Just the Facts on Birth Control Pills

Woman holding contraceptive pills
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Do birth control pills cause weight gain? Should women take occasional breaks from oral contraceptives?

While the majority of women who participated in a nationwide survey of women aged 18 to 35 believe the answer to these questions is "yes," the fact is that the answer to both of these questions is "no." These are some of the myths that affect how millions of American women think about and use birth control pills.

"It's very important for women to be educated about the birth control pill so that they are able to base their contraceptive decisions on facts, not myths and misinformation," said A.

George Thomas, clinical associate professor, Mount Sinai Medical Center, New York City. "After 40 years of use, we take for granted that women are fully informed about the Pill, but I find that many of my patients are not. The survey results confirm that we need to do a better job educating women."

Does the Pill protect against HIV or other sexually transmitted diseases?

No. The Pill offers no protection against any type of sexually transmitted diseases, and women need to keep this fact in mind when using oral contraceptives. According to the Centers for Disease Control and Prevention (CDC), among sexually active women, the only way to reduce the risk of HIV or other STDs is through the "consistent and correct use of latex condoms." Consistent and correct use of condoms can greatly reduce a person's risk of acquiring or transmitting most STDs, including HIV infection.

Is the Pill an effective treatment for acne?

Only one birth control pill is FDA-approved for the treatment of moderate acne.
That pill is Ortho Tri-cyclen. In addition to being an effective contraceptive, it is also an effective treatment for moderate acne in female patients age 15 or older and who have no known contraindications to oral contraceptive therapy, desire contraception, have achieved menstruation and are unresponsive to topical anti-acne medications.

The Survey

Survey Finding:: Sixty-one percent of women surveyed believe the Pill causes weight gain.

Fact: Not all birth control pills cause weight gain. An equal number of women tend to gain weight as lose weight while taking a birth control pill. In clinical studies of Ortho Tri-cyclen, women reported no more weight gain than women who were taking inactive pills. Women concerned about weight gain should talk with their healthcare professionals.

Survey Finding: Almost half of survey respondents believe women need to take a break from using the Pill.

Fact:: Women don't need a break from the Pill. "Today, more women are using the Pill and staying on it longer," said Dr. Thomas. "And, research shows that women do not need to take a break from the Pill." Healthcare professionals can prescribe birth control pills to healthy, nonsmoking women over 40. But, how long a woman stays on the Pill is something she should discuss with her healthcare professional.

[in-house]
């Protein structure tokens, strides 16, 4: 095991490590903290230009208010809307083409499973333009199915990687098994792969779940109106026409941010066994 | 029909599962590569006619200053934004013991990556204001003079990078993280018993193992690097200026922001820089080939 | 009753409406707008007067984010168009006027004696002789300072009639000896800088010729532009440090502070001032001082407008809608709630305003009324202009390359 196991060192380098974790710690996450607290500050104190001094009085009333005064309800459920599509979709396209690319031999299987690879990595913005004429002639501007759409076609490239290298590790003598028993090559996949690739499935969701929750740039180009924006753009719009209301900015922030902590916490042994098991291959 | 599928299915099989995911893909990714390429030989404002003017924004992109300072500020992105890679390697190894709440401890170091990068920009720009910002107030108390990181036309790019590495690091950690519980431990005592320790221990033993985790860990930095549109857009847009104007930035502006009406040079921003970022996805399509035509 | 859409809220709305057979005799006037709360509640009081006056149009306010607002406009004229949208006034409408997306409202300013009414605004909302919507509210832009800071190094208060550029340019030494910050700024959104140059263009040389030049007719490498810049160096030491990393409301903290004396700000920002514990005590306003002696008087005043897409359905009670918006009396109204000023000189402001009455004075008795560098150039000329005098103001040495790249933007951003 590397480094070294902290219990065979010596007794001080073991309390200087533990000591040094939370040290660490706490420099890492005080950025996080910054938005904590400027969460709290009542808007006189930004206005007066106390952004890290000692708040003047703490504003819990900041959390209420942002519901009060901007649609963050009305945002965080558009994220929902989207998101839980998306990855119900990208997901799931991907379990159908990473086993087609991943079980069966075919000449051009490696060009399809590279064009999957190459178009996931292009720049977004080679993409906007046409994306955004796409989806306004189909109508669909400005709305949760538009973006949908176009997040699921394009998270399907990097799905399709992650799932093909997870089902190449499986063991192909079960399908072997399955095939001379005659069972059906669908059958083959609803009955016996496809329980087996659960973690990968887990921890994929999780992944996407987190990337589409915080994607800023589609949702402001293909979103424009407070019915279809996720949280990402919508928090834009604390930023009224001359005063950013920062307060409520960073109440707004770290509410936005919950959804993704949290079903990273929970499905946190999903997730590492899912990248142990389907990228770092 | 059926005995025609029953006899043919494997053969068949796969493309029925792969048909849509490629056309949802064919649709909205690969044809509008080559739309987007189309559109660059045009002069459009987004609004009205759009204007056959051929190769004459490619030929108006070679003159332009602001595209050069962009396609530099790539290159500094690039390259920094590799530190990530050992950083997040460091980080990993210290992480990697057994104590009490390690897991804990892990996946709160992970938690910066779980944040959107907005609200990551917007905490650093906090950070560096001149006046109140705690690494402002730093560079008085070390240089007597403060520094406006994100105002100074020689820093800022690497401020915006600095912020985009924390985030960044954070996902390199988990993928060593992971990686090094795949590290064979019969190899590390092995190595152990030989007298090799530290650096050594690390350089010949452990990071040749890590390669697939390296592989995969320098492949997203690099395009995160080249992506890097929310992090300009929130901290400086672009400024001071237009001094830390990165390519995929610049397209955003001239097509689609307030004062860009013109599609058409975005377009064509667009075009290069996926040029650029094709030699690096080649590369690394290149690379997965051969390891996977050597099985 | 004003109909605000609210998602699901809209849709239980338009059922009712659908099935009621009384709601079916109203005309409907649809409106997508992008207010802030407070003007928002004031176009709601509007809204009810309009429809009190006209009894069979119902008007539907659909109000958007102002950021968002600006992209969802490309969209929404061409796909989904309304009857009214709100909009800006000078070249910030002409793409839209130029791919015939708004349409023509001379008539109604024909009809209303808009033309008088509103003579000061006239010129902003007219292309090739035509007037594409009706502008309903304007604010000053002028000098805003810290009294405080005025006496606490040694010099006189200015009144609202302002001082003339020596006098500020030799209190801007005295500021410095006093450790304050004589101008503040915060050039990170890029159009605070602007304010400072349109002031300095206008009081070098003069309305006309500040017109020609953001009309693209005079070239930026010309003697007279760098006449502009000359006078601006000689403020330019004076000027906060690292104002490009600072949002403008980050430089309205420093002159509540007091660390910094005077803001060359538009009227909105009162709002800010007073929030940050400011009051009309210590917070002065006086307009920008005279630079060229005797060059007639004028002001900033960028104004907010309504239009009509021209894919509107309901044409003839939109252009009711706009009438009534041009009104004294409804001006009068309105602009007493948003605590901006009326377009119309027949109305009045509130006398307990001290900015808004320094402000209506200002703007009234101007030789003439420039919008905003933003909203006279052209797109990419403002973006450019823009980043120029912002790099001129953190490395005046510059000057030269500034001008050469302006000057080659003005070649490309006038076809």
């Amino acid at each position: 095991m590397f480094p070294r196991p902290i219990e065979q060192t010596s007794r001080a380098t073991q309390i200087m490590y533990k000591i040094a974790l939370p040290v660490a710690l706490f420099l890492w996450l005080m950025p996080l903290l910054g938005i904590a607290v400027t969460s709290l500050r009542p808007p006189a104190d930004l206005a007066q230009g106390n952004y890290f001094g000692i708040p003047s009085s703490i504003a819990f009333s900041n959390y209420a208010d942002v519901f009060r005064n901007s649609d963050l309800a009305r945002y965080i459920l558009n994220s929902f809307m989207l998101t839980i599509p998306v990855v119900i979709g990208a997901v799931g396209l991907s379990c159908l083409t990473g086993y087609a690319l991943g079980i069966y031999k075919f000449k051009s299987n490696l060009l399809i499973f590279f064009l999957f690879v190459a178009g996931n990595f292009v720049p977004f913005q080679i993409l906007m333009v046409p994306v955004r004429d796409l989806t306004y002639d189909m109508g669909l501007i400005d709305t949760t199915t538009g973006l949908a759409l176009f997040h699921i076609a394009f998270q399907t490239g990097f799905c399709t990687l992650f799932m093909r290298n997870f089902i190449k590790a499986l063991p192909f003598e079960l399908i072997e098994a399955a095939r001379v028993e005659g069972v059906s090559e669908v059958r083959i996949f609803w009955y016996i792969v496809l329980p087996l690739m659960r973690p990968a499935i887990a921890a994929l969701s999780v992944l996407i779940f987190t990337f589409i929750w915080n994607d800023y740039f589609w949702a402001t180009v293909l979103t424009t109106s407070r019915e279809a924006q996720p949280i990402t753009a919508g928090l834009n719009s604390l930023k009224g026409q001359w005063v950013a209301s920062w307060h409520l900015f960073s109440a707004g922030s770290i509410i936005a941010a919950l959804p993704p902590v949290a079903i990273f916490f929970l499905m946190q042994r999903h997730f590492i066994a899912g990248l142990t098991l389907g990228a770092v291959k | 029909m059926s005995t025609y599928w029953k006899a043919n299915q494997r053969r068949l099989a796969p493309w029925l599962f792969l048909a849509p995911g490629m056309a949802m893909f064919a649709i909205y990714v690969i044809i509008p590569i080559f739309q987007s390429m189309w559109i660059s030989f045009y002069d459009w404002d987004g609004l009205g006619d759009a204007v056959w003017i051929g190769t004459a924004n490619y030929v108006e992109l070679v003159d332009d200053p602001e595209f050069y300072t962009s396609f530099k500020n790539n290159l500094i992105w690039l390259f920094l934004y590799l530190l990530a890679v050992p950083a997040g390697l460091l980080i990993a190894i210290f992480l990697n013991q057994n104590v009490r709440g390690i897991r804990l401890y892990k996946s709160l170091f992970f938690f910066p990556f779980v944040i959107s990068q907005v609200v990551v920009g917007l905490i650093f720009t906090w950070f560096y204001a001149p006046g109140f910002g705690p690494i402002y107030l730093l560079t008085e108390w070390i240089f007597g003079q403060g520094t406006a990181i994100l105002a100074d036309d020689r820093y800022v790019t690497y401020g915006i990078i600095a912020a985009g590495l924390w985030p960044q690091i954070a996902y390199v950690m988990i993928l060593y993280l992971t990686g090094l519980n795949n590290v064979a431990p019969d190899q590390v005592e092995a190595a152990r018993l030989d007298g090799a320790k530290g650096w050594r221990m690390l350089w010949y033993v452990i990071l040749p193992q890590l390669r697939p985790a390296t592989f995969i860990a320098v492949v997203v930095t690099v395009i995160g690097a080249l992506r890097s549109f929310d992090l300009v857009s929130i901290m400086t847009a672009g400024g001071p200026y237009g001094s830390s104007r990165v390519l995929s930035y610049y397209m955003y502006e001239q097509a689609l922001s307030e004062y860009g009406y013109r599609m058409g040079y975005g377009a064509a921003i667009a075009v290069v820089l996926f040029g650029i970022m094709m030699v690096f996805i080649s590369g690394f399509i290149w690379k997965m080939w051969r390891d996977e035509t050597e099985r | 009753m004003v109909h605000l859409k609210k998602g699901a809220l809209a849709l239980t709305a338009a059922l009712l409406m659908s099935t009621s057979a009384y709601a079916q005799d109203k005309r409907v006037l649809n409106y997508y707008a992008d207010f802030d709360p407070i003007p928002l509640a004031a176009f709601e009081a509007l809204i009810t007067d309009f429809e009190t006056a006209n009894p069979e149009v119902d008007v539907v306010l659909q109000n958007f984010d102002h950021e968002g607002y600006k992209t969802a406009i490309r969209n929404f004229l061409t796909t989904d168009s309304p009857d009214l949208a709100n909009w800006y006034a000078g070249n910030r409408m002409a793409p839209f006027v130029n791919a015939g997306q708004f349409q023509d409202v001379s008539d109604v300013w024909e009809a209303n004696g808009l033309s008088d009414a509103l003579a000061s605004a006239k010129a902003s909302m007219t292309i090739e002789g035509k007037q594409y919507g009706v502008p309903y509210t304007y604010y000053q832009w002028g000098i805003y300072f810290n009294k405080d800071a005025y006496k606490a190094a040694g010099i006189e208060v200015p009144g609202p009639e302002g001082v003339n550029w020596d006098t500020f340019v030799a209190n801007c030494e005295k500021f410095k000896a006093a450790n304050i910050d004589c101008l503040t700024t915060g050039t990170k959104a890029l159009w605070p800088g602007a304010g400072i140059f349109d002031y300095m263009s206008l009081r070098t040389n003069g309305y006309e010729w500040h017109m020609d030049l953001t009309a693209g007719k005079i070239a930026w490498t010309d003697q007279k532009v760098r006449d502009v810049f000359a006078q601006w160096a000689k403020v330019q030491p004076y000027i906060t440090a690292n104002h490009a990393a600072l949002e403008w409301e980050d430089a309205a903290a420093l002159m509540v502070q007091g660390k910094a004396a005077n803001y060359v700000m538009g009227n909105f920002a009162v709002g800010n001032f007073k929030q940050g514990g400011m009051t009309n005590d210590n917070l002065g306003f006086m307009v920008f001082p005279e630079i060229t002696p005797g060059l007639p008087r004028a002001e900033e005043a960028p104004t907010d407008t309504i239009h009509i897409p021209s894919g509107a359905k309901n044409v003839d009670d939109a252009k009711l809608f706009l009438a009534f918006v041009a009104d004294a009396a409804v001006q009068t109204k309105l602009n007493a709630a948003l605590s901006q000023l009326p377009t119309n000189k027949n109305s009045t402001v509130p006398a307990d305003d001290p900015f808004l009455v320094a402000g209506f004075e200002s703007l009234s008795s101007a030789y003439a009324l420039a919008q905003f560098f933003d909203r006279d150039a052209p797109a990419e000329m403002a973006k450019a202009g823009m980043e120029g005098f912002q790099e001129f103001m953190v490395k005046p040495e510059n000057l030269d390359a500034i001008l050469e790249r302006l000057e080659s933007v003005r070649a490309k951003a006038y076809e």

Survey Finding: Forty-three percent of survey respondents believe that the birth control pill can be an effective acne treatment.

Fact: Not all birth control pills are clinically proven to treat acne. There is only one Pill approved by the Food and Drug Administration and clinically proven to help reduce moderate acne and maintain clearer skin. In clinical studies, nearly nine out of 10 women who took Ortho Tri-cyclen showed significant improvements in their skin.

Survey Finding: Twenty-one percent of women surveyed believe the Pill can cause infertility.

Fact: There is no clinical evidence that the Pill affects fertility. When a woman is ready to become pregnant, she should consult her healthcare professional and stop taking her birth control pills. Most women experience a rapid return to fertility.

Risks and Side Effects of Birth Control Pills

The Pill is not for everyone. Although most side effects of oral contraceptives are not serious, and occur infrequently, there are some side effects which can be life threatening. The most serious risks associated with pill use include blood clots, stroke, and heart attacks. These risks are increased if you smoke cigarettes. Cigarette smoking increases the risk of serious cardiovascular side effects, especially in women over 35. It is strongly advised that women who use oral contraceptive not smoke.

Do birth control pills increase your risk of developing breast cancer? While some studies have reported an increase in the risk of developing breast cancer, the majority of studies have found no overall increase in this risk.

If you are concerned by a possible increased risk of breast cancer, talk to your clinician about your personal risk and how it relates to your use of oral contraceptives.

Certain women should never use the Pill, including women who have blood clots, certain cancers, a history of heart attack or stroke, as well as those who are or may be pregnant.

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